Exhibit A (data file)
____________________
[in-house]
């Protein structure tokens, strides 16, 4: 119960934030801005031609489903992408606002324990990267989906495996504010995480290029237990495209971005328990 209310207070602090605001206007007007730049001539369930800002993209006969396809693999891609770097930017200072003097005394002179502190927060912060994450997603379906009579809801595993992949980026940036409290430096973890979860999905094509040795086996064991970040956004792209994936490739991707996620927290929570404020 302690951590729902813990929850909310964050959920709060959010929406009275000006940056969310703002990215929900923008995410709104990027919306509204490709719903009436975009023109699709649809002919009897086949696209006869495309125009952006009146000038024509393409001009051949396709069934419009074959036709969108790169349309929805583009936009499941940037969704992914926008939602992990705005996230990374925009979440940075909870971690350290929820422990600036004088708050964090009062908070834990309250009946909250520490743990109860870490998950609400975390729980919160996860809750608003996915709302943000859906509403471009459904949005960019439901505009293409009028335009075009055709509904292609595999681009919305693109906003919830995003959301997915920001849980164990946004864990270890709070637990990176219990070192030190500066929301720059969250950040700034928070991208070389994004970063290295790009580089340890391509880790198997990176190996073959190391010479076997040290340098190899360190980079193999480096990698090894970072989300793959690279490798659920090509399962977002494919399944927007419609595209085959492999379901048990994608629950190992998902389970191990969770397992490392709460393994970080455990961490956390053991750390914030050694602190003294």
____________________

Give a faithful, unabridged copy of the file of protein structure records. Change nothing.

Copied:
[in-house]
């Protein structure tokens, strides 16, 4: 119960934030801005031609489903992408606002324990990267989906495996504010995480290029237990495209971005328990 209310207070602090605001206007007007730049001539369930800002993209006969396809693999891609770097930017200072003097005394002179502190927060912060994450997603379906009579809801595993992949980026940036409290430096973890979860999905094509040795086996064991970040956004792209994936490739991707996620927290929570404020 302690951590729902813990929850909310964050959920709060959010929406009275000006940056969310703002990215929900923008995410709104990027919306509204490709719903009436975009023109699709649809002919009897086949696209006869495309125009952006009146000038024509393409001009051949396709069934419009074959036709969108790169349309929805583009936009499941940037969704992914926008939602992990705005996230990374925009979440940075909870971690350290929820422990600036004088708050964090009062908070834990309250009946909250520490743990109860870490998950609400975390729980919160996860809750608003996915709302943000859906509403471009459904949005960019439901505009293409009028335009075009055709509904292609595999681009919305693109906003919830995003959301997915920001849980164990946004864990270890709070637990990176219990070192030190500066929301720059969250950040700034928070991208070389994004970063290295790009580089340890391509880790198997990176190996073959190391010479076997040290340098190899360190980079193999480096990698090894970072989300793959690279490798659920090509399962977002494919399944927007419609595209085959492999379901048990994608629950190992998902389970191990969770397992490392709460393994970080455990961490956390053991750390914030050694602190003294």